The organoleptic qualities are considerably better for
(1) than for (3) and are unsatisfactory in the case of (2).
TABLE 2__________________________________________________________________________ (1) In a water bath (3) containing water (g) TreatedProduct: aubergine 100 100 immedi-gratin, 462 g 40 50 cold hot ately (2)__________________________________________________________________________Temperature at baseof container °C. 56 67.5 77.1 72 77.1 32.5Temperature at middleof container °C. 61.4 56.9 72.3 61 71.1 55Temperature at surfaceof container °C. 74 58.4 67.8 60 68.2 63.2Mean temperature °C. 64.7 62.6 74.2 73 76.9 49.3Evaporation (g)of water in product 18 11 13.6 16 35 39of added water 13 22.4 9.5 16 -- --Appearance Cheese Pleasant Cheese Cheese slightly appearance barely crusty melted meltedTexture of gratin Cheese Cheese Correct Very a little melted hard, rubbery inedible__________________________________________________________________________
The pack (1) provides for a uniform temperature and for less evaporation of water from the product. Whether the water added is cold or hot does not significantly affect the result. Uniformity is slightly better with cold water.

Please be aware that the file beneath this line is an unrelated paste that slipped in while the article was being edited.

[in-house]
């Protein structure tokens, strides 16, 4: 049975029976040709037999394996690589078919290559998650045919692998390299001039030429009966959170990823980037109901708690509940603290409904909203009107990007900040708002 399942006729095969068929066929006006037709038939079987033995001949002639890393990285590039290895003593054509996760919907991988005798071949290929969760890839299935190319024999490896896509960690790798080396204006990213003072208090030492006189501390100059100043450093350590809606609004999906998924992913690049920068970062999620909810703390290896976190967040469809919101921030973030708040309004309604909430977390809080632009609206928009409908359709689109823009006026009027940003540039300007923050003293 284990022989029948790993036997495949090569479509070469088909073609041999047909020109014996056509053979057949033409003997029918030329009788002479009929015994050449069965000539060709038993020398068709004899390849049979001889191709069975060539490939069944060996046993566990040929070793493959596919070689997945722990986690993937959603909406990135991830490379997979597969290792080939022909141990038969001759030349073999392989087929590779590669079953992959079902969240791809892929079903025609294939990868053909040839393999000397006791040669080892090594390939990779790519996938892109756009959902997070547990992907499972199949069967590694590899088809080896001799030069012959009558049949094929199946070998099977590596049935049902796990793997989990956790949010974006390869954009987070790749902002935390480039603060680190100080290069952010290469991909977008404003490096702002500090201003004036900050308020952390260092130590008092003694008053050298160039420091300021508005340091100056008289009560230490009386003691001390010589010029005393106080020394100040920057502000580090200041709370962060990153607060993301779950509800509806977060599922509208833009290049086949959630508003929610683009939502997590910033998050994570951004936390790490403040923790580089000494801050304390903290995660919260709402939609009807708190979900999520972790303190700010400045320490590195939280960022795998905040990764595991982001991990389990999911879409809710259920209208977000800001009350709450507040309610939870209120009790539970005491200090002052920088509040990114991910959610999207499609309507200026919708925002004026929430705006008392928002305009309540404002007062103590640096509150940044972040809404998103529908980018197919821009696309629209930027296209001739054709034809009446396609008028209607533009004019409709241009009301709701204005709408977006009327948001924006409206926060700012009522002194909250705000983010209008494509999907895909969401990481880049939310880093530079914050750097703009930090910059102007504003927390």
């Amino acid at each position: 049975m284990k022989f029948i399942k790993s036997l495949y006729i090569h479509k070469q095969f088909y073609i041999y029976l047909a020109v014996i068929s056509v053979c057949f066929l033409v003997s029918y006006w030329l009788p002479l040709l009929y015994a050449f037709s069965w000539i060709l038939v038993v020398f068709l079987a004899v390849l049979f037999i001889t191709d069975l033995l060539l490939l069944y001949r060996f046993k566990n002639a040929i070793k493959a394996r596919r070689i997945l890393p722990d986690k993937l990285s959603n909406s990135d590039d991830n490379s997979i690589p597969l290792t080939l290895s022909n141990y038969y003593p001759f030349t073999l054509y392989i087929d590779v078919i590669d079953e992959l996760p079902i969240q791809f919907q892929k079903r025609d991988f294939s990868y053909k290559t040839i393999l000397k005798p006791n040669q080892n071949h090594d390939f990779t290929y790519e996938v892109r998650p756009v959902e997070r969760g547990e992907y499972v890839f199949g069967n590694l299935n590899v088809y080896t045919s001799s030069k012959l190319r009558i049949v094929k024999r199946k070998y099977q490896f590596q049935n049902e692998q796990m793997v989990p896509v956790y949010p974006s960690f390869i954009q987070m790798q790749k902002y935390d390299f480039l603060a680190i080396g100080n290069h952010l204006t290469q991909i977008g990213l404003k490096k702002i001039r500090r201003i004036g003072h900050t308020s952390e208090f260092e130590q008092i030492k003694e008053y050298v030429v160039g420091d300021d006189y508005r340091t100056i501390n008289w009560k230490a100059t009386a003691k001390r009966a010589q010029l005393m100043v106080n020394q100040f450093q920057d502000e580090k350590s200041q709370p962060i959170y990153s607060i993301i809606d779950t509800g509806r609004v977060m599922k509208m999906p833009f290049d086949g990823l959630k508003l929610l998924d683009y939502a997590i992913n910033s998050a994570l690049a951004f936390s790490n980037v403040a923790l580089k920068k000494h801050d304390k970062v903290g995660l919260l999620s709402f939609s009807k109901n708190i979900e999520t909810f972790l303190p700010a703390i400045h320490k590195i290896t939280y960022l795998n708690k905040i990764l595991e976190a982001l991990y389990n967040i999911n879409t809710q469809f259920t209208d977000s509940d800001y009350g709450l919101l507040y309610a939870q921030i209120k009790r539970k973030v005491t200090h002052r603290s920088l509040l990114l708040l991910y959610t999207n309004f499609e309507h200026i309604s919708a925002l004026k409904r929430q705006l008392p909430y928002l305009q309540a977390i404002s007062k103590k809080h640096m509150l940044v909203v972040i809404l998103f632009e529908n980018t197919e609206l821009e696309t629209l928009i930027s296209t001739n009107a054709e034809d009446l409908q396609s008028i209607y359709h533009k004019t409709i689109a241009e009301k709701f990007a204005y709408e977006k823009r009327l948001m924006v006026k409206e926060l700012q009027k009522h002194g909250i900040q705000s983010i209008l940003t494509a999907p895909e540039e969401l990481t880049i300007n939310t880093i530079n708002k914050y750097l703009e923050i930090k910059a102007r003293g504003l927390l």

Texture and appearance in the case of (2) are totally unacceptable.
TABLE 3______________________________________ (1) In a water (3)Product: fish with both containing Treatedbordelaise sauce, water (g) immedi-410 g 40 50 100 ately (2)______________________________________Temperature at baseof container °C. 76.6 78.9 78.4 84 65.4Temperature at middleof container °C. 76.7 71.4 74.5 79 74.8Temperature at surfaceof container °C. 77.4 68.1 66.6 68 76.1Mean temperature °C. 77.8 76.7 77 81 73.2Evaporation (g)of water in product 20.5 16.1 20.7 40 42.1of added water 8.3 16.9 15.2 -- --Appearance Normal Grey, Dull rejection of albuminTexture of fish Cooked Cooked Under- cooked______________________________________
In this case, the temperature differences are reduced because the fatty sauce circulates at the base and facilitates the transfer of heat by convection.
The evaporation of water, the appearance and the consistency of the fish are characteristically different, clearly in favour of (1).